The global COVID crisis and economic austerity from donor countries has reduced pledges. Yet nowhere on Earth are so many people going hungry. Tens of thousands are already living with famine, the highest level of hunger in the United Nations' official scale.

    Never before in history have so many been on the level just below, with the aid agencies literally keeping five million of Yemen's population of 30 million alive.

  • Laurent Bukera:

    In Yemen, actually, two thirds — I repeat — two thirds of the population is food-insecure somehow.

  • Jane Ferguson:

    Laurent Bukera is Yemen country director for the U.N.'s World Food Program.

  • Laurent Bukera:

    We have almost half of the country, which is one step away from the highest possible classification of hunger. And I think that's unprecedented.

    And, for us, what is the — what is — really frighten us is, as you know in other contexts, if one waits for famine to be declared, it's actually too late. And doing that with half of the population close, as close as can be to the precipice is something we cannot do.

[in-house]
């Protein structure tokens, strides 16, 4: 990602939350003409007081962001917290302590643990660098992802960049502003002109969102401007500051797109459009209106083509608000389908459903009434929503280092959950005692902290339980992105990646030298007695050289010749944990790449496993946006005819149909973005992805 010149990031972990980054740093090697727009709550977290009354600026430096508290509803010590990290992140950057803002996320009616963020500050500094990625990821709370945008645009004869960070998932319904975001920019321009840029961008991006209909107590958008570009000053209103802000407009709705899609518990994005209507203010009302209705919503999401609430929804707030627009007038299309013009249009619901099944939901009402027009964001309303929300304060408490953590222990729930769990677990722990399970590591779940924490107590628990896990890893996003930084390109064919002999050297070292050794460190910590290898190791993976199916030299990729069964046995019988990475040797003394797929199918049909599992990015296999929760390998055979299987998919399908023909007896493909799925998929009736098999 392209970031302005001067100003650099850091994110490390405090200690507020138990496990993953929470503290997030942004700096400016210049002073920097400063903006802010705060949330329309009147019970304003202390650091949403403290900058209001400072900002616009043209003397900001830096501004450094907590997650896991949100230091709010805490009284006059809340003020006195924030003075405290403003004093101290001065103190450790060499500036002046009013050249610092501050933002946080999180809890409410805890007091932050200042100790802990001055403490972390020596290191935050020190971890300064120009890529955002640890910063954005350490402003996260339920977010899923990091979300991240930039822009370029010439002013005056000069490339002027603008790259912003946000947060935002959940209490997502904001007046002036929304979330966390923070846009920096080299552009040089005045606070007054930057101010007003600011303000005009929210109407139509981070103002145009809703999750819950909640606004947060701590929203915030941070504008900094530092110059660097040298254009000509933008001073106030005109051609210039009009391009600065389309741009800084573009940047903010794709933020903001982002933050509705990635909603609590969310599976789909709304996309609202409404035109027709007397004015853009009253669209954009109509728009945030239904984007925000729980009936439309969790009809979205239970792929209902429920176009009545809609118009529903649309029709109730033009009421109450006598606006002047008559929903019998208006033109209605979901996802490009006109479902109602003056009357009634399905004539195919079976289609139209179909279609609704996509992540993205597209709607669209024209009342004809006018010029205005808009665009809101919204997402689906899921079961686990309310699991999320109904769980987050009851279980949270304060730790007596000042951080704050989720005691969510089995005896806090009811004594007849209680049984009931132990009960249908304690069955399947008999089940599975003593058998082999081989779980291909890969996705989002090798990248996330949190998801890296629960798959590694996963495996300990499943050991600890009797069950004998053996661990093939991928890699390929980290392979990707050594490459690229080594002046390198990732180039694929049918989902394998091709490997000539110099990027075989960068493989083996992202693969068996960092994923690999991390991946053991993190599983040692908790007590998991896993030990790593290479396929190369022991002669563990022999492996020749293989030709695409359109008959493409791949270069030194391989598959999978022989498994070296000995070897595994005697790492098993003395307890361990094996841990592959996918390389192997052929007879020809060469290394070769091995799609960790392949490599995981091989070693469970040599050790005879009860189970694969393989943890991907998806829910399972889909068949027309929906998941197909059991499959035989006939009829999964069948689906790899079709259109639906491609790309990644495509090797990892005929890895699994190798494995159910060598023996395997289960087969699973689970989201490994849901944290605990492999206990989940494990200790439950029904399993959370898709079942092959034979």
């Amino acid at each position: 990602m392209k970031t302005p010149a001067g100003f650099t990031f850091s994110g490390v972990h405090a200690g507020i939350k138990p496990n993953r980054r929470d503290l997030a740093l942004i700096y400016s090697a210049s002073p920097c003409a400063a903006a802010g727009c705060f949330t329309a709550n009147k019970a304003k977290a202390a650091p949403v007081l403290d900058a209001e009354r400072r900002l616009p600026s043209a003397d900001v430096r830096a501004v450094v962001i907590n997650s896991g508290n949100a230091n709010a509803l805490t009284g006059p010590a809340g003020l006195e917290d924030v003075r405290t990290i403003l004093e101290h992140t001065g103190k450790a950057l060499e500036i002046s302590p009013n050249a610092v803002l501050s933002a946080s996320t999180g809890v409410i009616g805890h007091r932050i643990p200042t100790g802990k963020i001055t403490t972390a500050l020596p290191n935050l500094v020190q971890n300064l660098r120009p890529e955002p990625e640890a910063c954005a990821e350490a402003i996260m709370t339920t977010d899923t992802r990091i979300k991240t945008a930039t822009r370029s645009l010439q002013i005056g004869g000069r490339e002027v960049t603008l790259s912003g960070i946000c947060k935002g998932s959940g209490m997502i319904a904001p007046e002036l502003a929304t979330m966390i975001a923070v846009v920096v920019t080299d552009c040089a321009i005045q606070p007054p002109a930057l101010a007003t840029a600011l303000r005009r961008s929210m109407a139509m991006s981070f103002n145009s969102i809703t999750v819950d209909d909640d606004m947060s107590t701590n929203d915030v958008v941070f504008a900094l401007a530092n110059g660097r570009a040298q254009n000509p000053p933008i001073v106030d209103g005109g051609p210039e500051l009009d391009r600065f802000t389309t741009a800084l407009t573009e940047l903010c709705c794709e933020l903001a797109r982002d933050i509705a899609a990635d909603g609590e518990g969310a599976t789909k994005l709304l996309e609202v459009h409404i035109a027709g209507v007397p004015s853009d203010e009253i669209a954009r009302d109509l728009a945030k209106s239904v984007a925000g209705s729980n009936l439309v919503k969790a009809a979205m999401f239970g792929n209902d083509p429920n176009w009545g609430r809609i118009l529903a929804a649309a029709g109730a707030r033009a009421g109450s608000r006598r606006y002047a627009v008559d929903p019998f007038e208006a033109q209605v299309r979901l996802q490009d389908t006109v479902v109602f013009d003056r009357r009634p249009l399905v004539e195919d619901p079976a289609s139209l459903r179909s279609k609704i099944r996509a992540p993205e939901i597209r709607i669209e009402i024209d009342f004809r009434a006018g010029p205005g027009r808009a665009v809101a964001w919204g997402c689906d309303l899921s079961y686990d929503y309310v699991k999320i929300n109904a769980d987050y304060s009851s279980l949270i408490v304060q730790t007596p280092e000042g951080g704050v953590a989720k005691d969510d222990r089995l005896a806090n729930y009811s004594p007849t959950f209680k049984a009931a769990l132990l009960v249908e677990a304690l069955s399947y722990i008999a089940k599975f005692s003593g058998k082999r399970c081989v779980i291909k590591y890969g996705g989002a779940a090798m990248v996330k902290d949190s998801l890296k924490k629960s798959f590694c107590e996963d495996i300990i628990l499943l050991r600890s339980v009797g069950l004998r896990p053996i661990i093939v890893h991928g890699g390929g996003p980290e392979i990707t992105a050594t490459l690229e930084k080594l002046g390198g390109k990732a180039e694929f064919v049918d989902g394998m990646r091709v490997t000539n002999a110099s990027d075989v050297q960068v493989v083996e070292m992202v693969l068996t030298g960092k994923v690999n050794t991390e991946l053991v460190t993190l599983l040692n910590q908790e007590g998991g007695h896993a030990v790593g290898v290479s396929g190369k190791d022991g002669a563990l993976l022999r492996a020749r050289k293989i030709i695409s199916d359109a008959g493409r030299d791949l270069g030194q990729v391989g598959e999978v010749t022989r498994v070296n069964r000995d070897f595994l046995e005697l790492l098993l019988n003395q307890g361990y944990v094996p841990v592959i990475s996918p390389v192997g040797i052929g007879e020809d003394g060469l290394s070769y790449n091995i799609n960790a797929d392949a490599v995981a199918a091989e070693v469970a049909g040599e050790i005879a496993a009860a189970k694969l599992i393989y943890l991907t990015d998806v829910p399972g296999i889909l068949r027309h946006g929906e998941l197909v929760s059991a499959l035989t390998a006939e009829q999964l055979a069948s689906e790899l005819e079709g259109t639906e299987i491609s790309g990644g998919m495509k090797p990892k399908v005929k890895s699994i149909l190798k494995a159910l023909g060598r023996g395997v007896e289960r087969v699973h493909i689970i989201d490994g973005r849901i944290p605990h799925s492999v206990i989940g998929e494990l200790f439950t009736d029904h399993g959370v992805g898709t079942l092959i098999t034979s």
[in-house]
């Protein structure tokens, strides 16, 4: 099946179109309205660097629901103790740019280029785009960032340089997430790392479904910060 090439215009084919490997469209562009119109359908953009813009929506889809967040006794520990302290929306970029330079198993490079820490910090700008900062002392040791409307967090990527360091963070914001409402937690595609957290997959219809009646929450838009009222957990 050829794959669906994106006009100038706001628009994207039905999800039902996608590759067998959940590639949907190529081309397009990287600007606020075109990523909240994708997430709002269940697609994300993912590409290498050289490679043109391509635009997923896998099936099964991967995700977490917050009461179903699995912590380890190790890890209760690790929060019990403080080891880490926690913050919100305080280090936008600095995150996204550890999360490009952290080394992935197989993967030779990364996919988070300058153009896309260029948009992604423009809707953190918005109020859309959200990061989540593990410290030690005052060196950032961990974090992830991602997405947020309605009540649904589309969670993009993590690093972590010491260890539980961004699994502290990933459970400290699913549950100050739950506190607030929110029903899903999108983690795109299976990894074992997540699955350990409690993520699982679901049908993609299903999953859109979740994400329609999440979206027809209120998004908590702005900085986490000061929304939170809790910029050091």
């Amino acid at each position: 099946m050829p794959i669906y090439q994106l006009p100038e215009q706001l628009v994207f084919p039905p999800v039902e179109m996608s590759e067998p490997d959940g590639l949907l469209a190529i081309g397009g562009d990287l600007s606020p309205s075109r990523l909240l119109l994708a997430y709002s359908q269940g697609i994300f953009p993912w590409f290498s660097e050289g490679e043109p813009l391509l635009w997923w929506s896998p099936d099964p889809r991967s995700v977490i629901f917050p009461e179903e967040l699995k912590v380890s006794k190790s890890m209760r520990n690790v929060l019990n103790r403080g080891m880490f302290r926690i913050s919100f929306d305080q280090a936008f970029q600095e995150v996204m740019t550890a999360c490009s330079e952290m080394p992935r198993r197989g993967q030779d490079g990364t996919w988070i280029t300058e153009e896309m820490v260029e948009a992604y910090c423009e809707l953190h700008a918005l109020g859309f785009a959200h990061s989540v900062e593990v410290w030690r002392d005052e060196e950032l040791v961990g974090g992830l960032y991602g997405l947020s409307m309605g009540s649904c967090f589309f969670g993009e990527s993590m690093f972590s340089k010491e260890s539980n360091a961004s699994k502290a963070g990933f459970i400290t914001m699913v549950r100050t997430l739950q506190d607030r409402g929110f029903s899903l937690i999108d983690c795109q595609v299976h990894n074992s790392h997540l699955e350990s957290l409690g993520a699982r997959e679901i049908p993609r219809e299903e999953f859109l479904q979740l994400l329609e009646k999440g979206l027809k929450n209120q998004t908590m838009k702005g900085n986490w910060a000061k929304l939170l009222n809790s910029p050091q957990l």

• Jane Ferguson:

    In Northern Yemen, Houthi rebels are fighting the internationally recognized Yemeni government, which is supported by Saudi airpower.

    The Houthis are allied with and supported by Iran, Saudi Arabia's regional rival.

    The Saudis impose a partial blockade around rebel-held areas to try to deny the Houthis vital income and weapons, but that has brought the economy to its knees and starved civilians as well. Most people in Yemen live in rebel-held territory, where millions have been left destitute and unable to afford food.